The next stage was to renumber and rebrand the locomotive. I used Fox Transfers numerals and lettering for this job, taking care to make sure that both the number and combination of BRITISH RAILWAYS on the tender was historically correct.
In fact, there is a photograph of North British Locomotive Company built no.61203 running with a semi-fast train to King's Cross in December of 1949. This photograph can be found in the book The Power of the B1s and is the first photograph in the "Great Northern" section of photographs.
61203 is however extremely dirty and workstained in this photograph, and I intend to weather the model as per the photograph at a later date.
The original Hornby numerals and cycling lion emblem were removed using a mix of a screwdriver carefully dragged across them, and a cotton bud with Revell's colour mix lightly appled.
Johnson's Klear was applied to the tender and to the cabside before the waterslide transfers were applied, and once applied and dried using kitchen paper, the numerals and lettering were sealed using Johnson's Klear once more.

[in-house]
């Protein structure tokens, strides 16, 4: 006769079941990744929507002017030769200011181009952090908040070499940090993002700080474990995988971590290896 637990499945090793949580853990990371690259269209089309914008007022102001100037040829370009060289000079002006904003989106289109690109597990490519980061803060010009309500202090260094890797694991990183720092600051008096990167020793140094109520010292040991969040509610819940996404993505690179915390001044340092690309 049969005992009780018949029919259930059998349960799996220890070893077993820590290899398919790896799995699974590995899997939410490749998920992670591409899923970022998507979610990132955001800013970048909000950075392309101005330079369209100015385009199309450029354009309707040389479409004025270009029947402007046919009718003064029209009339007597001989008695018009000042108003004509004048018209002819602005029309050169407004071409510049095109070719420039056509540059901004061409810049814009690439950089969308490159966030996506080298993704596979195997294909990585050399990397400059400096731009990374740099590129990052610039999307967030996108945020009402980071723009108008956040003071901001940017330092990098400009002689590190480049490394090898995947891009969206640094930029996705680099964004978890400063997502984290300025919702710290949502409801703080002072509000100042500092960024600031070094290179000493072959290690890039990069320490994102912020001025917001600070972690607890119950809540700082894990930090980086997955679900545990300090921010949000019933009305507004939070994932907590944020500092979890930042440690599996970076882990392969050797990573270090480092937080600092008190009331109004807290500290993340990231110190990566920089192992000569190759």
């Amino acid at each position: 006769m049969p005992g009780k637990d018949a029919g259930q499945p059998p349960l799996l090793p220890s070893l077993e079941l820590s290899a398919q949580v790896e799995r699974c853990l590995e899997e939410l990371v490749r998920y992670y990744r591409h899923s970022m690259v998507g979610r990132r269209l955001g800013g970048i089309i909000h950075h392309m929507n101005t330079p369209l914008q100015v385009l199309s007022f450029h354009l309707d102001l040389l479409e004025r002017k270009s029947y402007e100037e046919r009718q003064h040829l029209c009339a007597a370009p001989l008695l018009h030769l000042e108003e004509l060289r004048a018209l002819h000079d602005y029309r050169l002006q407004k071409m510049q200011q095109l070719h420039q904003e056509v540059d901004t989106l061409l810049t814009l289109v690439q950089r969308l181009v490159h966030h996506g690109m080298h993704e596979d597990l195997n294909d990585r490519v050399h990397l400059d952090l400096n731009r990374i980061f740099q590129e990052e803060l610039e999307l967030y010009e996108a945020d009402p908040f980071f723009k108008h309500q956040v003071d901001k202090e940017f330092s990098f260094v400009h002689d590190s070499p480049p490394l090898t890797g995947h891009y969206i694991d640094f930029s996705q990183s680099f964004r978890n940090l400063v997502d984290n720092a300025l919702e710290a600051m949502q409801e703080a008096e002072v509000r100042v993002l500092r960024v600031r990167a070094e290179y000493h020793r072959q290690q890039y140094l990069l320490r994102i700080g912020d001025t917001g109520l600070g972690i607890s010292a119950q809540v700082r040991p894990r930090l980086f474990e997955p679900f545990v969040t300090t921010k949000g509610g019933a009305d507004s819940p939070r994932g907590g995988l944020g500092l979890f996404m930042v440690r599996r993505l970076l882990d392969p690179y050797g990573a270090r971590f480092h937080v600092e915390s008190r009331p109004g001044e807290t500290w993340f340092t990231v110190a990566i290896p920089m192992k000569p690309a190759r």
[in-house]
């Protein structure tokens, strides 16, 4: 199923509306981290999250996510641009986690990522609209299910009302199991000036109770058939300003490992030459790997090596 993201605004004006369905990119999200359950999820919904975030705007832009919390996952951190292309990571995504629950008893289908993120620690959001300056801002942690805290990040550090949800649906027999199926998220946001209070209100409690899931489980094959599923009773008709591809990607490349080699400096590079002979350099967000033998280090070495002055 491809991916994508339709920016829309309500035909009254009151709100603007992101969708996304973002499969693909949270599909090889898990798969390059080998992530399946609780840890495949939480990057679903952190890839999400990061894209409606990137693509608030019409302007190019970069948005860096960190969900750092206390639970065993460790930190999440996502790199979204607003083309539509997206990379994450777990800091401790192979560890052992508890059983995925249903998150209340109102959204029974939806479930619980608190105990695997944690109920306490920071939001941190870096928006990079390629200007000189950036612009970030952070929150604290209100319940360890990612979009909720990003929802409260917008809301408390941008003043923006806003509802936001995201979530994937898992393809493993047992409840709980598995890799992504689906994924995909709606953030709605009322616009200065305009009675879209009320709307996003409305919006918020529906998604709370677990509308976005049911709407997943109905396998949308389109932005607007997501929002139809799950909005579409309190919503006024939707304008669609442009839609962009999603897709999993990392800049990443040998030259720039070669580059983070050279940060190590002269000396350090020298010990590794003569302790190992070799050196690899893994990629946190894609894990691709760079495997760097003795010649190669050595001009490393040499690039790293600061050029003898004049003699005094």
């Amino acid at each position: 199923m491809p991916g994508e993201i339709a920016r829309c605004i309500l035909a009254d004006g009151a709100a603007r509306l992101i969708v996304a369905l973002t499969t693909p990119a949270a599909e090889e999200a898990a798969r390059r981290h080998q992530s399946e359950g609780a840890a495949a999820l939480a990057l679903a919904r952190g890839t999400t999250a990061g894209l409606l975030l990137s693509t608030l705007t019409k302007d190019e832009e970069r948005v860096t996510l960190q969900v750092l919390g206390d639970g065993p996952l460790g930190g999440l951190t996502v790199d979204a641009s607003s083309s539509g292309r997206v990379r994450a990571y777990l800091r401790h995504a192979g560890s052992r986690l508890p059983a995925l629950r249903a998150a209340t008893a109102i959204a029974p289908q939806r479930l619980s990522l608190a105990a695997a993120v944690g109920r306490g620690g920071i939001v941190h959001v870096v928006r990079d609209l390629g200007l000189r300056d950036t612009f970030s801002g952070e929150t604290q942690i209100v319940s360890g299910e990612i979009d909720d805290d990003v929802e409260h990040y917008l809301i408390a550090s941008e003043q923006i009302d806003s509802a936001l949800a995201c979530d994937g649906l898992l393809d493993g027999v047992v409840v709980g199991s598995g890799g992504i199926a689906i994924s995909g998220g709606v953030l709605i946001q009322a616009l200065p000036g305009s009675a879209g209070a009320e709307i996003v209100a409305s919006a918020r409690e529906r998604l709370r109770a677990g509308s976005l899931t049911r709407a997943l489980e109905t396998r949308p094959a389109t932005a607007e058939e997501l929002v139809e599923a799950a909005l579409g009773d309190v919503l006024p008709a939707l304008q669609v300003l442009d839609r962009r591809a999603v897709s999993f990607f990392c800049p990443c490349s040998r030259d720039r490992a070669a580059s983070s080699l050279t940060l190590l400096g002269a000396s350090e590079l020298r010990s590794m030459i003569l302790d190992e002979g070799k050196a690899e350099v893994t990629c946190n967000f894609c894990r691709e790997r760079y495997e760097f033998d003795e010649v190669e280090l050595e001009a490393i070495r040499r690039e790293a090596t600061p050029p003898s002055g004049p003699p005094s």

The front numberplate was made up from single numerals off a Fox Transfers sheet, and the single lamp on the upper smokebox door bracket is a Springside LNER type white lamp.
You may also notice that the smokebox door has gained a footstep! This is a resin casting I made earlier this week for this precise detail. Some B1s had it, some didn't. 61203 needed it, and now has it.
Overall I'm happy with the renumbering and rebranding. I can say categorically that whilst it is a very fine model indeed, I wouldn't necessarily have bought these over the Bachmann B1 if they had not been at these very reasonable (some might say ludicrous!) prices.
The fact is that I should have been more aware of just how fine these Hornby B1s are. I am mesmerized by the rivet detail on the chimney and the detail of the valve gear. Obviously there are certain Hornby traits I am not fond of (such as the plastic wheel inserts in the bright metal rims) but these can be dealt with very quickly.